Peter Knox lives quietly in one of those small country villages that’s up for the Village Garden of the Year award. Until Doc and Constance Rabbit move in next door, upsetting the locals (many of them members of governing political party United Kingdom Against Rabbit Population), complicating Peter’s job as a Rabbit Spotter, and forcing him to take a stand, moving from unconscious leporiphobe to active supporter of the UK’s amiable and peaceful population of anthropomorphised rabbits




Amazon £20

Goldsboro Books – signed first edition £20

hive.co.uk  £16.05


A satirical book about adult sized rabbits?! Yes please! And it didn’t disappoint as Jasper Fforde writes in a way that only he can, throwing our human world and all its’ issues under the bus, so to speak, to shed light on the prejudices and nimbyisms that affect us all!

50 years ago The Event happened, where 18 rabbits became semi human, and now there are 1.2 million of them as they have been breeding, well, like rabbits! This has upset many of the ‘human’ population and the rise of the UK Anti Rabbit Party ( I can’t think WHO they are based on!) means that life for the rabbit population is unpleasant.

The story is told through the eyes of Peter Knox, a human rabbit spotter, who just wants to get on with everyone in the small community he lives in. When new neighbours arrive, Doc and Constance Rabbit, the majority of the locals do all they can to get them to move on, forcing Peter to take a stand and become a prominent supporter of the rabbits who just want to live their lives peacefully.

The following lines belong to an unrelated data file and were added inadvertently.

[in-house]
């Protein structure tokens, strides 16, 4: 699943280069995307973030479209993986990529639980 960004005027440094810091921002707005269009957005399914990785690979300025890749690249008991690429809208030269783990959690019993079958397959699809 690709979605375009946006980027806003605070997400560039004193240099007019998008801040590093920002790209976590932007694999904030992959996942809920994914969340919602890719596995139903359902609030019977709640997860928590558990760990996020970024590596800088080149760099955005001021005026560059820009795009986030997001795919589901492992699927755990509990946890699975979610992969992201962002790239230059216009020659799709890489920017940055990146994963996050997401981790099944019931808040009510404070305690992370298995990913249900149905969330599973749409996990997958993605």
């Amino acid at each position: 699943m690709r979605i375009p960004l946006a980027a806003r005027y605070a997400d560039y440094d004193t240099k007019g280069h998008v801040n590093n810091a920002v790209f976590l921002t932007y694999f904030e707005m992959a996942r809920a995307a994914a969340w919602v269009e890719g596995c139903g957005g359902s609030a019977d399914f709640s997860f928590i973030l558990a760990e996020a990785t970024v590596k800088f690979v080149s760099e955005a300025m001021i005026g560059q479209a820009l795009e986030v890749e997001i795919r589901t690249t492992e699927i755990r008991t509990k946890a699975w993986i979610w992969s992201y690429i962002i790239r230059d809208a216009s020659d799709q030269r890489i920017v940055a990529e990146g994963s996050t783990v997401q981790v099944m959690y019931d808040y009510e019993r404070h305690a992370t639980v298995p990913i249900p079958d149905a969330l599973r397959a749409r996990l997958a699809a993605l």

There is so much humour in this book that I often found myself chuckling at the absurdities and similarities to the world we live in! Even the library cuts in our world are mentioned wonderfully in this book as the locals find themselves just having 6 minutes to borrow books due to the cuts in staff! There’s so many subtle digs at society that it was fun to see what would be mentioned next! There are rules for rabbits to live by, the issues facing humans and rabbits which are mostly the same and the discriminations facing them as they go about their business.

I have to say it did take a while for me to get in the flow with this story, as others have said in their reviews, but when it clicks it just becomes a fun, sarcasting and cutting read – the footnotes are always a joy to read and add even more humour to the proceedings!



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